Migration in World History, 2nd Ed

By Lamb, Connie | Comparative Civilizations Review, Spring 2017 | Go to article overview

Migration in World History, 2nd Ed


Lamb, Connie, Comparative Civilizations Review


Patrick Manning, Migration in World History, 2nd ed.. Routledge, 2013.

Reviewed by Connie Lamb

This book is part of the series, Themes in World History, which proposes to provide exciting, new and wide-ranging surveys of the important themes of world history. Each theme is examined over a broad period of time allowing analysis of continuities and change. Manning's book certainly fits this pattern, in its broad time coverage, analysis of local movements, and historical methods for discussing migration. Manning defines human migration simply as the "movement from one place to another and from one social context to another" (191).

Patrick Manning is a well-known world historian and is currently the Andrew W. Mellon Professor of World History at the University of Pittsburgh. He is also a specialist on Africa and has written many books and articles on world history and African topics. Besides being a teacher and author, Manning is the president of the World History Network, Inc. a nonprofit corporation fostering research and graduate study in world history. His education includes a BS in chemistry with a minor in history from the California Institute of Technology and a Masters in history and economics as well as a PhD in history from the University of Wisconsin-Madison. He was trained as a specialist in the economic history of Africa and went on to explore demographic, social, and cultural patterns in Africa and the African diaspora. Manning has published numerous articles and several books and teaches classes on world history and interdisciplinary methodology, the use of which is evident in his world migration book. He has been active in the American Historical Association and is currently serving as the President of that society.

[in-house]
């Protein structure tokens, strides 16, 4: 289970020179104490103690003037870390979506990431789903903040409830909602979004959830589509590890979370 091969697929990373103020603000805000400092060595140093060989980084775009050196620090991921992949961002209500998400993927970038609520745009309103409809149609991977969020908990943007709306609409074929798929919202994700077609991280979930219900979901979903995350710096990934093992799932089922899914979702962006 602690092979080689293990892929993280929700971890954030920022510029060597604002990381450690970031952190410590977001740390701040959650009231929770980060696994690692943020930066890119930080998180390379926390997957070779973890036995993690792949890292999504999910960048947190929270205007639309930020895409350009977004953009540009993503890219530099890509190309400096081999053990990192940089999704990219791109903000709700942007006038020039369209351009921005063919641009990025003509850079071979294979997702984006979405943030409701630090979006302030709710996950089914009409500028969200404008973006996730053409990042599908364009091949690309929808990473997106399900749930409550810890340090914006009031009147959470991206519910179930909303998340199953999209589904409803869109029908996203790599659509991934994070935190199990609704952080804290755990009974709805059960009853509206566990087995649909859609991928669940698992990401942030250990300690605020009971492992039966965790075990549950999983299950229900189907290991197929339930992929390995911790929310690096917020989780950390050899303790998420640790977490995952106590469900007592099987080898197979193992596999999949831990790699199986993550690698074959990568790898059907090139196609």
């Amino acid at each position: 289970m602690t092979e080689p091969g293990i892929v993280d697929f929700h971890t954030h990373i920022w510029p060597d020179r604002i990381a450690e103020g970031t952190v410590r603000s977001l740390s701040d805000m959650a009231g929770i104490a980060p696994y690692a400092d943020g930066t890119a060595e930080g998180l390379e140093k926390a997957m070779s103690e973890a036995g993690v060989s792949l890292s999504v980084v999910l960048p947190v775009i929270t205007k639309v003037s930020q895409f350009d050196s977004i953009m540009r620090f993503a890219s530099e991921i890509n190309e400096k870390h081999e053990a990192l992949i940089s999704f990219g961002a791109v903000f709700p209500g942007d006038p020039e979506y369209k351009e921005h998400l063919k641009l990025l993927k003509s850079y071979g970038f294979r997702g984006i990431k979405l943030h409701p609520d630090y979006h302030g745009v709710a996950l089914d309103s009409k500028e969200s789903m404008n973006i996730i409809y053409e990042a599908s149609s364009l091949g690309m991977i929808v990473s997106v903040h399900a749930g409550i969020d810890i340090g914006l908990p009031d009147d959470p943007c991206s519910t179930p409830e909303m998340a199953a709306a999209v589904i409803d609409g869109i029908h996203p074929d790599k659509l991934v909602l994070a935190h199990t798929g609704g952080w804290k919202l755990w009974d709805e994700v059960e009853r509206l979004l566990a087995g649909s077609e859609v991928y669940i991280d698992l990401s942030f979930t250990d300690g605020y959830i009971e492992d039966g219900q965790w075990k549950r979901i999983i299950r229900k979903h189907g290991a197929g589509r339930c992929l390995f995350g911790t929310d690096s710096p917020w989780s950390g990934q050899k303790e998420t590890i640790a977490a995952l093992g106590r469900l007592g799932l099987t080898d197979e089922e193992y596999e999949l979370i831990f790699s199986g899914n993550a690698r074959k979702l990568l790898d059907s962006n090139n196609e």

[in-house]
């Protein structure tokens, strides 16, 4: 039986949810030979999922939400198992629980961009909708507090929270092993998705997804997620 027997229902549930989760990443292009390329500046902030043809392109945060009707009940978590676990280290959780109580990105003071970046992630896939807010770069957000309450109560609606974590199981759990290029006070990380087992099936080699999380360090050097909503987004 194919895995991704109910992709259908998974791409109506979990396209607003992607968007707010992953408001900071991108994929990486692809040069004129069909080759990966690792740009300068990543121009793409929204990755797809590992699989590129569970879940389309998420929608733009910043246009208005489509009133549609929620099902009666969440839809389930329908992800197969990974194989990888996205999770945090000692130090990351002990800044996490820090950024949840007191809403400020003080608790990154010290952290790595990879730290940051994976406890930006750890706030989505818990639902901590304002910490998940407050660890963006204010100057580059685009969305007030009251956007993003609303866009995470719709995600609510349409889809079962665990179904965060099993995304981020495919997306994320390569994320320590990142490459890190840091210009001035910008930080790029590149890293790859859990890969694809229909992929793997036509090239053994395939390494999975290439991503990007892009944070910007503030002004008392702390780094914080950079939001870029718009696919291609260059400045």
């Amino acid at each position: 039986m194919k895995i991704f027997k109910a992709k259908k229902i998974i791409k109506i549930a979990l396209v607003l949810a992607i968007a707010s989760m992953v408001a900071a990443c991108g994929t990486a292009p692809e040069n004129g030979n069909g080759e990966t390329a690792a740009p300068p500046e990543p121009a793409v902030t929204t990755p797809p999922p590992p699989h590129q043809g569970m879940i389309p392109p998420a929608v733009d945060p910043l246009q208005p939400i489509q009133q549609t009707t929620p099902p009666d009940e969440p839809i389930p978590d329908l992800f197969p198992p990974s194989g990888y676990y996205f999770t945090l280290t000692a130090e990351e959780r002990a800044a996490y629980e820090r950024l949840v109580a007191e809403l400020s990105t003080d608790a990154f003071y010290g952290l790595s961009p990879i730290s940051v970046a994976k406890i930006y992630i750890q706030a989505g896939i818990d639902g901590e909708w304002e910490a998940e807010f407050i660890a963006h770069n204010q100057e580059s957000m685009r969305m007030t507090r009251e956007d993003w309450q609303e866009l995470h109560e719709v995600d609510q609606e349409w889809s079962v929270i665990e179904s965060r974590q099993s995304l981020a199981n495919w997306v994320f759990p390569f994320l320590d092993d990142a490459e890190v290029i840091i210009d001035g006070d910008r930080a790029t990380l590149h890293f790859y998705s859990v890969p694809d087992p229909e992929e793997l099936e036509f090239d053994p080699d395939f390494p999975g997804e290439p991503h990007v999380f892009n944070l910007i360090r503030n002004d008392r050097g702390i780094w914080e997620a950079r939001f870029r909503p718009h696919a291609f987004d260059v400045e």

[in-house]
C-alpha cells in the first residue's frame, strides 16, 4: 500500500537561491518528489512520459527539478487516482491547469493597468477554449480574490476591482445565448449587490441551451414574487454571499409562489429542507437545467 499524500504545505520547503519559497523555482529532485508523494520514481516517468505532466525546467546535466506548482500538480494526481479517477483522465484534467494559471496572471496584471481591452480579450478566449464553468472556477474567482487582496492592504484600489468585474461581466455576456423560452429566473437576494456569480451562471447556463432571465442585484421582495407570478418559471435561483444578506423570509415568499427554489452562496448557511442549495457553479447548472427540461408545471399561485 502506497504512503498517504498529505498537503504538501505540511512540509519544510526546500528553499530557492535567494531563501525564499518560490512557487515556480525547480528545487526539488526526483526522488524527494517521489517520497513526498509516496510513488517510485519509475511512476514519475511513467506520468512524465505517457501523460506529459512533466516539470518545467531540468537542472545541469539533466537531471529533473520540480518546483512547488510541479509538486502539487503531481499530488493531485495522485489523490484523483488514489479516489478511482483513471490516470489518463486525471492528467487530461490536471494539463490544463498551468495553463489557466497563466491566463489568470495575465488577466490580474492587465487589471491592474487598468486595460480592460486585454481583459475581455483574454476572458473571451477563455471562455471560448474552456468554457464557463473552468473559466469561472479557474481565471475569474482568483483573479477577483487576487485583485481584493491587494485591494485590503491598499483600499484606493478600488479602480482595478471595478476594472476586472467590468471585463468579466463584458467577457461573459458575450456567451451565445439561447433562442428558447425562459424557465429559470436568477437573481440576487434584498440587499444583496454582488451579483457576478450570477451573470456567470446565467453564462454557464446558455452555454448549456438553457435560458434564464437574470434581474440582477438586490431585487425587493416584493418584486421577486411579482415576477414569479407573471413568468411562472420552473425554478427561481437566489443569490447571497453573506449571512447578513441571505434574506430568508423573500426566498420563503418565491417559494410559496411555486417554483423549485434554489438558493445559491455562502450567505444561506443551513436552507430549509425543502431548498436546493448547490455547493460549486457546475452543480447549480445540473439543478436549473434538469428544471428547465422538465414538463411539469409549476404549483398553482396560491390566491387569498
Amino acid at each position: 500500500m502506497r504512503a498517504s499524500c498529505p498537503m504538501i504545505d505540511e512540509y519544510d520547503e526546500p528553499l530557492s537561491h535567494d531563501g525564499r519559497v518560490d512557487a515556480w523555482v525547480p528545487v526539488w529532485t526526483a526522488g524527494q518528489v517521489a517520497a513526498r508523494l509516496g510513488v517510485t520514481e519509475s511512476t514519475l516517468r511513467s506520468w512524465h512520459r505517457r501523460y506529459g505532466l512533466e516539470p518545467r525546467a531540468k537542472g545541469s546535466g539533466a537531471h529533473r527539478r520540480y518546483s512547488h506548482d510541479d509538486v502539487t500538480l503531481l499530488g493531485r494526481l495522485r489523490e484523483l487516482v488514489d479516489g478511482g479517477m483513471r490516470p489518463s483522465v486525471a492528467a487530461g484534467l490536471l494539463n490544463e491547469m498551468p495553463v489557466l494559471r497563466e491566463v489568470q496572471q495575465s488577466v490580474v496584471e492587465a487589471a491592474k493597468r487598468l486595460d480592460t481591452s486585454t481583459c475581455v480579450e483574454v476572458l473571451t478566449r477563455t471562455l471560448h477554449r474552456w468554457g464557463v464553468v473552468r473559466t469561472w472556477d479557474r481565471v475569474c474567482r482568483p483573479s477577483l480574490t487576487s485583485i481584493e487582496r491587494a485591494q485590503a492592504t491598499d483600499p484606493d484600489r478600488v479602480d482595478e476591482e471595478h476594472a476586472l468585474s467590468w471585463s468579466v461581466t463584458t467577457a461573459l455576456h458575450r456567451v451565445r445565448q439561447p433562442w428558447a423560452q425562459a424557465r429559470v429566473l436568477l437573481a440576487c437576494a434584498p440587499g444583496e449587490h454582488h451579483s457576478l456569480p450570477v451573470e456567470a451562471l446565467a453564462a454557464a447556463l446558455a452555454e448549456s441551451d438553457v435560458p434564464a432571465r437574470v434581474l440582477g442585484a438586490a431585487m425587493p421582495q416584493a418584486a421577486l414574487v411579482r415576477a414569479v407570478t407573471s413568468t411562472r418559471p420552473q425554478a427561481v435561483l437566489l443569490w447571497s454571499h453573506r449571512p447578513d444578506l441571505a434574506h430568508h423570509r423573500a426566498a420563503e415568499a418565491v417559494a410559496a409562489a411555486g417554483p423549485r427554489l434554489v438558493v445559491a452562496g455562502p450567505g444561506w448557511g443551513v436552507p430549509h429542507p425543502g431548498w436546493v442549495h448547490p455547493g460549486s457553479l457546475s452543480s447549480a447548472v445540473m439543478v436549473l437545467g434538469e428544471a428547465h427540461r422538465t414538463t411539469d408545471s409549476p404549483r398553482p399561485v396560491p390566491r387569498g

This book on migration seems to build on his past work about Africa and global history, especially two of his books, World History: Global and Local Interactions (2005) and Migration History in World History (2010). Migration in World History is organized chronologically but by topic within time periods. There are many books on migration, but Manning's has a unique approach, covering the entire history of the world with a broad scope of places and topics. Most other authors discuss current migrations globally or focus on particular places or peoples.

Chapter one, as the introduction, talks about modeling patterns of human migration, giving various methods of research and Manning's own way of studying local and global human migration. Chapter two covers the emergence of human beings and their earliest migrations to 40,000 BP. The next seven chapters discuss large time periods and issues that characterize them: peopling northern and American regions, agriculture, commerce, modes of movement, spanning the oceans, labor for industry and empire, and urbanization to 2000.

Many disciplines may be used to study migration including sociology, anthropology, economics, linguistics, history, archaeology, demographics, genetics, chemistry and political science. Manning sets out his theory or model of migration by defining a human community as the speakers of a given language, so he bases his work mainly on linguistics. He then identifies four categories of human migration: home-community migration, colonization, whole-community migration, and cross-community migration. Manning focuses mainly on the last one: cross-community migration (7).

Cross-community migrants are generally rather small in number and the author categorizes them as settlers, sojourners, itinerants and invaders. Settlers are those who move to join an existing community with the intent to remain there; sojourners are those moving to a new community with the intent to return to their home community; itinerants move from community to community but have no single home to which they expect to return; invaders are those who arrive as a group in a community with the objective of seizing control rather than joining. …

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